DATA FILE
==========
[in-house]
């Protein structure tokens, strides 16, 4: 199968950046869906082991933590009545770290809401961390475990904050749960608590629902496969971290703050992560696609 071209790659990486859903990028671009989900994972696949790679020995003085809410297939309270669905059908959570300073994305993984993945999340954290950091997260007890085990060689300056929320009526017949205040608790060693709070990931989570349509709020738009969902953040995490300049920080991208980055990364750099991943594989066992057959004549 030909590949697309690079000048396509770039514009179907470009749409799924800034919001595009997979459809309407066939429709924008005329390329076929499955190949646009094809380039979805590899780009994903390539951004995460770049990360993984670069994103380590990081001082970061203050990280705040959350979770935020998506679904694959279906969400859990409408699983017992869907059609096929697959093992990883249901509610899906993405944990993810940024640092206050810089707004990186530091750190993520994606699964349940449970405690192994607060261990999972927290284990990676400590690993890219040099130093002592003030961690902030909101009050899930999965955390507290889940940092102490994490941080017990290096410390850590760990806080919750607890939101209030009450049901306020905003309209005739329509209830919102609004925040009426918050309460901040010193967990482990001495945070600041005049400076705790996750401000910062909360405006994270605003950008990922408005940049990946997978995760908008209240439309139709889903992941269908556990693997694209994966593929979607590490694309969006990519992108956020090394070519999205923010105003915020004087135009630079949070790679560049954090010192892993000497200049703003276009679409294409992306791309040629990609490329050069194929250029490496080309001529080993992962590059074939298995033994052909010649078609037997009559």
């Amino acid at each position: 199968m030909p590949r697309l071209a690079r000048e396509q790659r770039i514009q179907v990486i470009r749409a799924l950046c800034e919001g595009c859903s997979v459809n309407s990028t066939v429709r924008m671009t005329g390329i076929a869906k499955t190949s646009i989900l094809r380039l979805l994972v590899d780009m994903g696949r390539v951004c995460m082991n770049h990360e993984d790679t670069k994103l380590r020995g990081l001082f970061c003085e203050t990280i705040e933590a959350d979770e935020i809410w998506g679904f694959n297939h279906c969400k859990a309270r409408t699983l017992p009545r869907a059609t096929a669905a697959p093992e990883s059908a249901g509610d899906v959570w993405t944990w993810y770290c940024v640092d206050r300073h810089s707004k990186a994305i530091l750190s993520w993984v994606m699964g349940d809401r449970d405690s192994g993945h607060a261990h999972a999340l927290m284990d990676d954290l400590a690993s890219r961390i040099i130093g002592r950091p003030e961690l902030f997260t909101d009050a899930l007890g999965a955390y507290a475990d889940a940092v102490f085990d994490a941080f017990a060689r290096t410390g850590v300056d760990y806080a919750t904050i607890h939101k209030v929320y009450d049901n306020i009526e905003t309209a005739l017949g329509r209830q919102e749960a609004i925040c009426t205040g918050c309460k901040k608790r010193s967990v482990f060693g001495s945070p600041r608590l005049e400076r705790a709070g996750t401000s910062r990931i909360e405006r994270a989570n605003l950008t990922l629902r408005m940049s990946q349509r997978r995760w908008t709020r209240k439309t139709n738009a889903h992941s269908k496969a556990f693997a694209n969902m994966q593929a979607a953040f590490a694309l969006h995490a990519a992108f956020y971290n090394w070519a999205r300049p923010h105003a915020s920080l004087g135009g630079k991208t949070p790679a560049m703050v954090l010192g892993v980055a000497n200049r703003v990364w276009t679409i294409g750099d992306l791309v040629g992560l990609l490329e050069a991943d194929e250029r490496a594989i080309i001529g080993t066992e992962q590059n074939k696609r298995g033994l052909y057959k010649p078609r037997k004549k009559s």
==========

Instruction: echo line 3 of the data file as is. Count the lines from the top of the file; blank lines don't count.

């Amino acid at each position: 199968m030909p590949r697309l071209a690079r000048e396509q790659r770039i514009q179907v990486i470009r749409a799924l950046c800034e919001g595009c859903s997979v459809n309407s990028t066939v429709r924008m671009t005329g390329i076929a869906k499955t190949s646009i989900l094809r380039l979805l994972v590899d780009m994903g696949r390539v951004c995460m082991n770049h990360e993984d790679t670069k994103l380590r020995g990081l001082f970061c003085e203050t990280i705040e933590a959350d979770e935020i809410w998506g679904f694959n297939h279906c969400k859990a309270r409408t699983l017992p009545r869907a059609t096929a669905a697959p093992e990883s059908a249901g509610d899906v959570w993405t944990w993810y770290c940024v640092d206050r300073h810089s707004k990186a994305i530091l750190s993520w993984v994606m699964g349940d809401r449970d405690s192994g993945h607060a261990h999972a999340l927290m284990d990676d954290l400590a690993s890219r961390i040099i130093g002592r950091p003030e961690l902030f997260t909101d009050a899930l007890g999965a955390y507290a475990d889940a940092v102490f085990d994490a941080f017990a060689r290096t410390g850590v300056d760990y806080a919750t904050i607890h939101k209030v929320y009450d049901n306020i009526e905003t309209a005739l017949g329509r209830q919102e749960a609004i925040c009426t205040g918050c309460k901040k608790r010193s967990v482990f060693g001495s945070p600041r608590l005049e400076r705790a709070g996750t401000s910062r990931i909360e405006r994270a989570n605003l950008t990922l629902r408005m940049s990946q349509r997978r995760w908008t709020r209240k439309t139709n738009a889903h992941s269908k496969a556990f693997a694209n969902m994966q593929a979607a953040f590490a694309l969006h995490a990519a992108f956020y971290n090394w070519a999205r300049p923010h105003a915020s920080l004087g135009g630079k991208t949070p790679a560049m703050v954090l010192g892993v980055a000497n200049r703003v990364w276009t679409i294409g750099d992306l791309v040629g992560l990609l490329e050069a991943d194929e250029r490496a594989i080309i001529g080993t066992e992962q590059n074939k696609r298995g033994l052909y057959k010649p078609r037997k004549k009559s």